One aspect of retirement income which financial advisors are especially reluctant to advise on is, rather annoyingly, the new state pension.
The basic idea is simple enough. If you have made 35 years of National Insurance (NI) contributions you are entitled to receive the full state pension when you reach the state retirement age. This is currently £159.55 a week (2017/2018). Perhaps the most valuable feature is that the value of the state pension is currently protected by the so-called triple lock. What that means is that the state pension will rise by the higher of annual inflation, average wage growth and 2.5% each year. Since annual inflation rose to 3.0% in September 2017, the key month for indexing many state benefits and payments, the state pension will rise by at least £4.78 a week from April 2018.
The current government’s commitment to the triple lock, however, only extends to 2020. Beyond that date it is likely that the triple lock will be downgraded to a double, or even a single lock. Even so, any sort of protection against inflation is a valuable benefit.
What causes confusion and even resentment though is that we are currently transitioning between the old-style pension and the new, much more straight forward, scheme. The problem is that retirement ages have been extended, with some women especially having their retirement ages synced with men’s far more rapidly than they had expected.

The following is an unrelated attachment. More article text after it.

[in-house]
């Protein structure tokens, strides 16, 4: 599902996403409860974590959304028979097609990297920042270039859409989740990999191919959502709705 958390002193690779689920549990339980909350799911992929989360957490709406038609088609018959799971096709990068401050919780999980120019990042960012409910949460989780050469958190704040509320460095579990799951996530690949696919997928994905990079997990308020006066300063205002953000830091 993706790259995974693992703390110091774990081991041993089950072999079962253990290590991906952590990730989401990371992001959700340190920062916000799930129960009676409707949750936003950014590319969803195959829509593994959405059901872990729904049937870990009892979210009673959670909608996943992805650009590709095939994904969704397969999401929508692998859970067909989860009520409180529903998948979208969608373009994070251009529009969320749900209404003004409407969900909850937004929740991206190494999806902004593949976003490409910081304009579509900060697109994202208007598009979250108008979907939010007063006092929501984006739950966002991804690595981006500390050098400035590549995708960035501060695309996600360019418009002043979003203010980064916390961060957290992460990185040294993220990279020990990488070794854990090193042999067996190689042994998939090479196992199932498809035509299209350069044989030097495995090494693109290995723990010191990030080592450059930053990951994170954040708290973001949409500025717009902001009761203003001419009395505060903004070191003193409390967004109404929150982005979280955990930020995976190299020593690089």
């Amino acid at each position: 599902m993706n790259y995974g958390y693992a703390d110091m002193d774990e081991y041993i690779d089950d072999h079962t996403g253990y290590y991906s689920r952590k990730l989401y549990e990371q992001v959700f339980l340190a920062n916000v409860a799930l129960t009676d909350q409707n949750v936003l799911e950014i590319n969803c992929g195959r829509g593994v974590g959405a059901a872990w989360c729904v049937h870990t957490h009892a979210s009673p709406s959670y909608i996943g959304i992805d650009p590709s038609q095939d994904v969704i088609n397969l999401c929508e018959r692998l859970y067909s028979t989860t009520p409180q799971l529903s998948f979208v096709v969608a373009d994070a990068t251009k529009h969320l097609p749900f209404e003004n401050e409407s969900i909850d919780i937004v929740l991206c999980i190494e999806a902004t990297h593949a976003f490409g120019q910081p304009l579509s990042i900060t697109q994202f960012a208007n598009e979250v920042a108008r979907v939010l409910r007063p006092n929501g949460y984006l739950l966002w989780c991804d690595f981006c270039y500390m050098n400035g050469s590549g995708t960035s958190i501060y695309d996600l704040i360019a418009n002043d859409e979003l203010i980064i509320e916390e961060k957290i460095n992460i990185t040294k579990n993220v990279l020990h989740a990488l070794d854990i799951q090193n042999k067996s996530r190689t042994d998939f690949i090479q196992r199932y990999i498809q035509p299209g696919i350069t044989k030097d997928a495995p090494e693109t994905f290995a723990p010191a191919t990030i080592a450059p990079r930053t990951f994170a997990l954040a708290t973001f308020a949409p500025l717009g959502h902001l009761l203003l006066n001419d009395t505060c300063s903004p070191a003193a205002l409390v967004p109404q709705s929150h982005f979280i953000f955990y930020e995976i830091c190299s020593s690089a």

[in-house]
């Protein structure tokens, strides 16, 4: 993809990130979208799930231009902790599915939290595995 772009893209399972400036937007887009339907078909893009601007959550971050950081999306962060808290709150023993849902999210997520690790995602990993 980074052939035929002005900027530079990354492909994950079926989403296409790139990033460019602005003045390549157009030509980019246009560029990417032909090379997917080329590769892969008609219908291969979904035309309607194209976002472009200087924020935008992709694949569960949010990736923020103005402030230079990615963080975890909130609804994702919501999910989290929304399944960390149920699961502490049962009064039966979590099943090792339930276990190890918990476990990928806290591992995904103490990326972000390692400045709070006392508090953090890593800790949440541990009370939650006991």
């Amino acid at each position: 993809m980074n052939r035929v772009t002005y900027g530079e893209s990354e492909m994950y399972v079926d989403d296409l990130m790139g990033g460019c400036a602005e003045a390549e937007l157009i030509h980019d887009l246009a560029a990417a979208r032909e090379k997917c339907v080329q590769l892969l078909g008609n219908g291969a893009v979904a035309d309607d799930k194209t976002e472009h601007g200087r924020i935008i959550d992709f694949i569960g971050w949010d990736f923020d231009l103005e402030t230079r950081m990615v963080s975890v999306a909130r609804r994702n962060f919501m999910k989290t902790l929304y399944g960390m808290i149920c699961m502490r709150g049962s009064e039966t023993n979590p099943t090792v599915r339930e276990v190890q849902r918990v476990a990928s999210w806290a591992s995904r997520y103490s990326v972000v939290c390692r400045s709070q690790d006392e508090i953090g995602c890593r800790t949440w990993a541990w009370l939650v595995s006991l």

The transition also means that most people have accrued entitlements under both schemes. Although the old system was, on the face of it, less generous (£125.97 from next April), many existing pensioners retired earlier than current workers can expect to do. They also only required 30 years of National Insurance contributions to be entitled to the full pension.
The greatest distortion though is caused by the State Earnings Related Pension Scheme (SERPS). Although benefits ceased accruing under SERPS in April 2002, it still can top up the basic state pension to a maximum of £167.26 (2017/2018) and can be partially inherited by a legal partner.
Adding a final twist of confusion was that it was possible to “contract” out of SERPS. What that meant in practical terms was that the additional NI contributions required to be eligible for SERPS were instead paid into a private or company pension scheme.
Fair enough you may think, but unfortunately when it comes to calculating what you are entitled to under the new state pension an allowance is made for the years in which you paid reduced NI contributions because you were contracted out. Put simply, if you were contracted, you will get less state pension because it will be assumed that the contracted out payments will make up the difference. An estimate of the pension which the contracted out payments may entitle you to is shown on your pension statement as the Contracted Out Pension Equivalent or COPE.
So now all that is as clear as mud, let’s try to make this a bit easier with some practical steps you can take today
The first is to go online to the government’s excellent website (and no I’ve not been paid to say that).
Here you can check what your new state pension entitlement is based on your NI contributions to date and also see a forecast of what it might be if you were to work until your state retirement age.
Your statement will look something like this. The big number at the top is what you will receive if you make National Insurance contributions until you reach your State Pension Age.
In this case the lucky pensioner will receive the full state benefit of £158.16 at his state retirement date of 19th September, 2029 (be sure to send me a birthday card!).
The figure of £103.46 below shows how much pension I will receive based on my NI contributions to date, even if I don’t contribute a penny more.
You can check your state retirement age here